KARACHI (UNESCO): Women & girls in Afghanistan continue to be locked out of the classroom and their future is at stake.
UNESCO has been supporting education in Afghanistan since the Organization’s inception and has witnessed many significant gains particularly over the last twenty years as evidenced in the UNESCO report The right to education: what’s at stake in Afghanistan. A 20-year-review.
Huge progress has been made in enrollment at all education levels from around 1 million students in 2001 to around 10 million in 2018 with the number of girls in primary school increasing from almost zero in 2001 to 2.5 million in 2018.
Since the Taliban takeover in August 2021, in addition to unimaginable human costs, the crisis threatens to cancel out many of the development gains made in those twenty years.
Forty years of war, recurrent natural disasters, chronic poverty, drought and the COVID-19 pandemic, have already taken a huge toll on the Afghan people.
The country is now facing an unprecedented humanitarian crisis with acute risk of systemic collapse and human catastrophe.
The education system has been hit hard and the right to education for Afghan children and youth is at stake. Since 23 March 2022, 1.1 million secondary girls have been prevented from attending secondary school until further notice.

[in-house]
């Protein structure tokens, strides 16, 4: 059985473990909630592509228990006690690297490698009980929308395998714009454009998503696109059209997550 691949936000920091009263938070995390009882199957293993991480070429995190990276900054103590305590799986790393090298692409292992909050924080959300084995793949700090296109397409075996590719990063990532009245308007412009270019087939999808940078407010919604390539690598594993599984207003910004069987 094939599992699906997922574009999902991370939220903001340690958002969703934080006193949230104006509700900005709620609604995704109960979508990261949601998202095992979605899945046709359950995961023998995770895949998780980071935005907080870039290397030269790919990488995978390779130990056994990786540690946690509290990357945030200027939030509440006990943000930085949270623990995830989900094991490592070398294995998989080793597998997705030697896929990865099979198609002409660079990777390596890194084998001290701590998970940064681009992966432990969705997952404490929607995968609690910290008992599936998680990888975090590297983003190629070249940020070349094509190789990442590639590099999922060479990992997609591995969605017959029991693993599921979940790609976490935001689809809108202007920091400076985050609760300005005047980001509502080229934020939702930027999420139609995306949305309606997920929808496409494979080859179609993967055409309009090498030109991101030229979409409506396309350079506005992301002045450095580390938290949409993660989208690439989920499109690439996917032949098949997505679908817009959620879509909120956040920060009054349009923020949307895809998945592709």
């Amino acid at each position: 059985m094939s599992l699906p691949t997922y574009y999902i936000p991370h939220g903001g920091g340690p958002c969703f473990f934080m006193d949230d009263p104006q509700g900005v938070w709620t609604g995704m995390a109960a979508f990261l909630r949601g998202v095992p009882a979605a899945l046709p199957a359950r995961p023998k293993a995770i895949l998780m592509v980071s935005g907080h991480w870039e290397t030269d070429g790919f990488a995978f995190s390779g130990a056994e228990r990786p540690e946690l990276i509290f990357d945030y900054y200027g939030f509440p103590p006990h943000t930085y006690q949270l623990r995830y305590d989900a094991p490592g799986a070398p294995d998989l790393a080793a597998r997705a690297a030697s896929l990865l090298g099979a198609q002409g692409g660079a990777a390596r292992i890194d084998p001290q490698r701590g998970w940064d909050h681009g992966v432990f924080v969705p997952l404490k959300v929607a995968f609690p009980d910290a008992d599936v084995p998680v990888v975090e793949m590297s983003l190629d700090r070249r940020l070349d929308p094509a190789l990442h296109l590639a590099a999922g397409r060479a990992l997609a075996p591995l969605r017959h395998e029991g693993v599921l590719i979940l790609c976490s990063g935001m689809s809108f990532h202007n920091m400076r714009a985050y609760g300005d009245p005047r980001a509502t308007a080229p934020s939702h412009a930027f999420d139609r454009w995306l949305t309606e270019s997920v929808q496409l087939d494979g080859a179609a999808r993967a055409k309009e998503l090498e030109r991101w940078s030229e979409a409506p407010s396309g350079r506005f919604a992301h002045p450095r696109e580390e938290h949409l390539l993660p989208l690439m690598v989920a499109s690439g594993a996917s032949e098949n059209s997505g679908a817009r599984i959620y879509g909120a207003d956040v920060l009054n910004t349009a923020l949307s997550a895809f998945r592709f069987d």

The ongoing crisis has had a detrimental impact on young women in higher education as well, with a 60 per cent decline in enrollment recorded.
To ensure not all gains are lost, UNESCO, in close coordination with other education partners, has developed the Multi-Country Preparedness and Response Plan (MCPRP) to respond to both immediate and medium-term education needs in Afghanistan and neighboring countries.
As part of the UN Country Team, in line with the UN Transitional Engagement Framework for Afghanistan and the Afghanistan Education Sector Transitional Framework, UNESCO is focusing on concrete activities to ensure, protect and prioritize the right of education for all Afghan people, especially girls and women including:
Providing community-based literacy classes.
Strengthening higher education system and supporting Afghan people’s access to higher education, especially for women.
Education data monitoring initiative.
Developing female teacher training hub for Afghan refugees in Iran.
Providing language training and support to assessment of prior learning for Afghan refugees in Tajikistan.